The Great Stem Cell Debate
What’s All the Fuss?
University of Phoenix/Axia College
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The Great Stem Cell Debate
What’s all the Fuss?
“Every twelve minutes another name is added to the national organ transplant waiting list” (Donate life America, 2009) (para. 1&2). The National Center for Health Statistics (2008) website states “652,051 people die every year of heart disease, 75,119 die of diabetes, 43,901 die of nephritis, nephritic syndrome, and nephrosis [kidney disease].” According to Donate life America (2009) even with all the advances in medical technology the number of organ, eye and tissue donation still falls short of the need. Did you know that 100, 000 men, women and children currently need organ transplants.? Did you also know that an average of eighteen people die each day from the lack of transplant organs. ? The following paper will discuss how researching stem cells could lead us to the mystery of what happens during cell development. How with this knowledge stem cells could be used for medical therapies. This research will also look at those who oppose this research stating that it is morally and ethically wrong because of where the stem cells come from. The following pie chart shows us the status of organ donation as mentioned above. [pic]
Even though the harvesting of stem cells from embryos is considered murder by pro-lifers, researchers strongly support stem cell research because of the potential cures for fatal diseases and the decrease in deaths from lack of donor organs. Let us, however; start at the beginning by explaining what stem cells are. The photo below shows embryonic stem cells as pictured through a microscope viewfinder in a laboratory.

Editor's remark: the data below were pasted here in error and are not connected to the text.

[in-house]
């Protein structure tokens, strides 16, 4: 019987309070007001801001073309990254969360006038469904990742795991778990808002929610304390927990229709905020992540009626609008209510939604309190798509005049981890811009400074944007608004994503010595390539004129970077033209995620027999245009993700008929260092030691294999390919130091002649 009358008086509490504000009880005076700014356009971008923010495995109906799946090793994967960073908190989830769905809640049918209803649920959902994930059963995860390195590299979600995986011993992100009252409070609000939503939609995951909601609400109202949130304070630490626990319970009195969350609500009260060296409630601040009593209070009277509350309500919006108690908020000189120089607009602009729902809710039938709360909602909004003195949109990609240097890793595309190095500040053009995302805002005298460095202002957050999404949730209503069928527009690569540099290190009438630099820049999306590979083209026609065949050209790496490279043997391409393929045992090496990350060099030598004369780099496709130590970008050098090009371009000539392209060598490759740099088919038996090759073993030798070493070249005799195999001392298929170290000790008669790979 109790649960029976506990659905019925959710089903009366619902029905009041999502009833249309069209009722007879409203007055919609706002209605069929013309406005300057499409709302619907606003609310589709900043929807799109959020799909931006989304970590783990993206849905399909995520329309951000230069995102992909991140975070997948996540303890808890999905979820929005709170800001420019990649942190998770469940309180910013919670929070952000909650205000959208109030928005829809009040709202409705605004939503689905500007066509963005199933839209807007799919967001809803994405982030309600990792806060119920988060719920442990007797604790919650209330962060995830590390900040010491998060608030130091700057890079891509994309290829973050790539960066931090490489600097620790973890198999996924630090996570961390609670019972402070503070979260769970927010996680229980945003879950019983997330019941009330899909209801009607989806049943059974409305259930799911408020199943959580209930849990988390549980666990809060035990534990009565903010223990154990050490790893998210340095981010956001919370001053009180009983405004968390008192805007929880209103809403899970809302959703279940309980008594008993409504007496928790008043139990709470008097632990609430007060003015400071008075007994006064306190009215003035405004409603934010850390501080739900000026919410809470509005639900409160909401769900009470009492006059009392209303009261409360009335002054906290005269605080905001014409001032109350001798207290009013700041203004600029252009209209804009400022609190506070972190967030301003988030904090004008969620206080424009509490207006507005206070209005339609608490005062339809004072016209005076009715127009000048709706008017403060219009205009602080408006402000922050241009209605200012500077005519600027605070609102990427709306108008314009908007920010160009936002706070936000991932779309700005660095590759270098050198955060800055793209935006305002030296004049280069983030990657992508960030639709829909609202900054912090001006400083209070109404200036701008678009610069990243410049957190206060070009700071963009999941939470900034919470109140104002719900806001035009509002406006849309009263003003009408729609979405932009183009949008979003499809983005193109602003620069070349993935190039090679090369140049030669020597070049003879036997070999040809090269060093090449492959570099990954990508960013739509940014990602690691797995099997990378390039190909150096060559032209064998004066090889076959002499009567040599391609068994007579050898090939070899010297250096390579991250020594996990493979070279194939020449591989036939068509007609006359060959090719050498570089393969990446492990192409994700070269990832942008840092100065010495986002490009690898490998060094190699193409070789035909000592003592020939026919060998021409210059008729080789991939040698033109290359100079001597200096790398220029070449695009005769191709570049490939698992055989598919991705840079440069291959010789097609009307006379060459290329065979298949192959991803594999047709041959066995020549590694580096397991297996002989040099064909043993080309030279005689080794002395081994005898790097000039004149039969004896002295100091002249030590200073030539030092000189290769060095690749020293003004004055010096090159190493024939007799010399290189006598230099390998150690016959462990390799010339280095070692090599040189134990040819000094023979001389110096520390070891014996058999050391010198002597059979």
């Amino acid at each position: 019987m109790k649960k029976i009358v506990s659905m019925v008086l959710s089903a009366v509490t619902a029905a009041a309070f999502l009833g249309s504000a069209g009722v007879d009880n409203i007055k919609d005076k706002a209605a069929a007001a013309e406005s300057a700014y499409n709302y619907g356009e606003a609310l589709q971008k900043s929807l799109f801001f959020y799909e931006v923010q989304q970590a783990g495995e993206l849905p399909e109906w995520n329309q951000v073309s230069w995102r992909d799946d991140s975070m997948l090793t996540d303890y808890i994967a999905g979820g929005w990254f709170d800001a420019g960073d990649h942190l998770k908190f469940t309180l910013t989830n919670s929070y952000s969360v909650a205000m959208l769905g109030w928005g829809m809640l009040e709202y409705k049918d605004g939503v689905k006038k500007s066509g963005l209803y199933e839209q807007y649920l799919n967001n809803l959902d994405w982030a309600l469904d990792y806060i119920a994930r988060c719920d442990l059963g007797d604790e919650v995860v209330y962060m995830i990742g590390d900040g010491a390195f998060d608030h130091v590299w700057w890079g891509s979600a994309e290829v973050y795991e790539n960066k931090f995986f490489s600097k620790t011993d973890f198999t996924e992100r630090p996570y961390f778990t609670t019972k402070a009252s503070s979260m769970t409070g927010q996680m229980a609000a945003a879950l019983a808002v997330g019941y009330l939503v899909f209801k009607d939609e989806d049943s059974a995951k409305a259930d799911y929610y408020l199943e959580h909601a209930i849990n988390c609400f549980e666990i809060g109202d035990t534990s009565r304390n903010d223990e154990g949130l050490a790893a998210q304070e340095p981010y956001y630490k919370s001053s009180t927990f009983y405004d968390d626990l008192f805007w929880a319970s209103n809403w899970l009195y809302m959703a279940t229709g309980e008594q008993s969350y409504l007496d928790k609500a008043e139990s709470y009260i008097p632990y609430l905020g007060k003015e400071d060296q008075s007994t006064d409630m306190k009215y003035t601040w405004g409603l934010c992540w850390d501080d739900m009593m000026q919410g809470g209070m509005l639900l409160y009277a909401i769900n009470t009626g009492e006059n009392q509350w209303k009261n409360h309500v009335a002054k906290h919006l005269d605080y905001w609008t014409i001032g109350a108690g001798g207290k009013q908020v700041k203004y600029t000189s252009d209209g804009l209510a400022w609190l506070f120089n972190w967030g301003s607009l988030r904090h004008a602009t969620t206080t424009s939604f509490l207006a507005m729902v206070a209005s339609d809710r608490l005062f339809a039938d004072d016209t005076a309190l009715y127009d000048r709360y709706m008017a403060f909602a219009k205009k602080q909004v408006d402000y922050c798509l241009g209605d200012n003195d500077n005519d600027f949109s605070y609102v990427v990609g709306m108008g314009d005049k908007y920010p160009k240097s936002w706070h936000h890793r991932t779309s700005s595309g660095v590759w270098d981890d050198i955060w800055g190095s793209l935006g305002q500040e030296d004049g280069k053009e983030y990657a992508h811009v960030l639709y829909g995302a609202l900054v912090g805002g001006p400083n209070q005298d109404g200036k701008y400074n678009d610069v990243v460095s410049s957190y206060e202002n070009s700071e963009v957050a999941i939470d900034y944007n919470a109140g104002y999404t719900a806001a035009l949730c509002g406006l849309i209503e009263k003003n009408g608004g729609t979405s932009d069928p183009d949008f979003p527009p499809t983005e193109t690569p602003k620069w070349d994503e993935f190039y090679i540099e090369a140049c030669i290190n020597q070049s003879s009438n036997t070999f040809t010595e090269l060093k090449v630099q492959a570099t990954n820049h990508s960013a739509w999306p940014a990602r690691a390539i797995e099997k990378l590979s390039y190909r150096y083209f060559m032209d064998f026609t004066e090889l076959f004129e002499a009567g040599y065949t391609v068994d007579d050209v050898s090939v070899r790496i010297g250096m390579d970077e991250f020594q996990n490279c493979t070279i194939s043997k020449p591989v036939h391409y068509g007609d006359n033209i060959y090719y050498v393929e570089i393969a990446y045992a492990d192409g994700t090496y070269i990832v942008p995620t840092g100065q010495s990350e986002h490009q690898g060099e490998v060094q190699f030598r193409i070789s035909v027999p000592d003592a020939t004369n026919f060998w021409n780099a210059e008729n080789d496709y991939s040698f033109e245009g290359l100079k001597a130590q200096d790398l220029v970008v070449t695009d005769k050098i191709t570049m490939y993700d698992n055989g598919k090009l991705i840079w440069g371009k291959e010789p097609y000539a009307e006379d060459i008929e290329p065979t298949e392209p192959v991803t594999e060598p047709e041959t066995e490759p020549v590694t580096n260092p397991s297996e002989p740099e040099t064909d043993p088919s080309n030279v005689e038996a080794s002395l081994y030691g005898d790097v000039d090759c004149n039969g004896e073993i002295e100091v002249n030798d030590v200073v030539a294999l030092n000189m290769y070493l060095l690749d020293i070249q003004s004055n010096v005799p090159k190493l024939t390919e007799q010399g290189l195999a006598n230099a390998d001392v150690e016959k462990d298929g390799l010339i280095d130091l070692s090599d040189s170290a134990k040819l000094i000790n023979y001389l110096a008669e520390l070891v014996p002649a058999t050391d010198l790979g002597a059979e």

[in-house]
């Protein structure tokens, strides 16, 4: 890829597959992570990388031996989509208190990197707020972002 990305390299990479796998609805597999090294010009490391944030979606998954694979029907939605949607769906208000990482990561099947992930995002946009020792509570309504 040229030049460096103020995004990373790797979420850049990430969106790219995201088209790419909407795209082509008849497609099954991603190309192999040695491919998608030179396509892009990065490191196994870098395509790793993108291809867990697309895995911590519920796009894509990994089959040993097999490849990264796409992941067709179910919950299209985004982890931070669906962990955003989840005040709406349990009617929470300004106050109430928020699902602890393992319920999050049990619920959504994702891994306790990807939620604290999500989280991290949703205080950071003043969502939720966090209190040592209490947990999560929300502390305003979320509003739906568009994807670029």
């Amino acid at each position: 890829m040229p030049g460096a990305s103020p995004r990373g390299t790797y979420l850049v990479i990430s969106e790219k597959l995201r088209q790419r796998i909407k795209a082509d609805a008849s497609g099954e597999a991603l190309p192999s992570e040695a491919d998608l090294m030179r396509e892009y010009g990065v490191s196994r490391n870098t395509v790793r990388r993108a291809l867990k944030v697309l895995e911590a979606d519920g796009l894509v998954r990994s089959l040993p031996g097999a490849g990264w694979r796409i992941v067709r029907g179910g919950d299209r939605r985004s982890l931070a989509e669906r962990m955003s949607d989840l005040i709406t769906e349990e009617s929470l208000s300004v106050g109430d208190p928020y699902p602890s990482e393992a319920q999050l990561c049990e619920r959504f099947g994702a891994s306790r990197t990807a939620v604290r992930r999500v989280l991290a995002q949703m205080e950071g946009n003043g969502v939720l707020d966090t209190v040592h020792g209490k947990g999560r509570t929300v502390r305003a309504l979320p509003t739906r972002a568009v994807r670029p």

Photo courtesy of Mauricio Lima (2009)
The human body has 220 different types of cells, including, blood, skin, bone, heart tissue, nerves, etc… Stem cells are primitive cells, or undifferentiated cells that have not yet developed into a specific type of cell or differentiated cell. They have the incredible potential to become any of the 220 different types of cells in the body or to remain stem cells. They are also capable of replicating themselves, or proliferation unlike already differentiated cells. (Robinson, 1998-2008). According to The National Institute of Health (NIH) (2006), “An important area of research is understanding the signals in a mature organism that causes a stem cell population to proliferate and remain unspecialized until the cells are needed for repair of a specific tissue” (para. II). Scientists need this information in order to understand the signals that begin stem cell differentiation and to further their research in the laboratory. This could lead to the growing of cells or tissues to be used for life saving cell-based therapies. TAB
There are two distinct types of stem cells, embryonic stem cells and adult stem cells. The controversy revolves around the embryonic stem cells. The pro-lifers, Roman Catholics, and conservative Protestants among others, are opposed to stem cell research. In the United States, Congress is split in its opinion of stem cell research. Democrats, moderate Republicans and even a couple firm conservatives argue for stem cell research, while most of the conservatives oppose the research, siding with pro-lifers. (Citation here would have been good). In an attempt to please everyone comma now Ex-President Bush decided that federally funded research could continue, but only on cells that had already been extracted from embryos. No further “killing” was to be done using federal money. Those opposed to stem cell research believe that embryos have souls, so to extract the stem cells; which kill the embryo, is murder. Embryonic stem cells used for research result...
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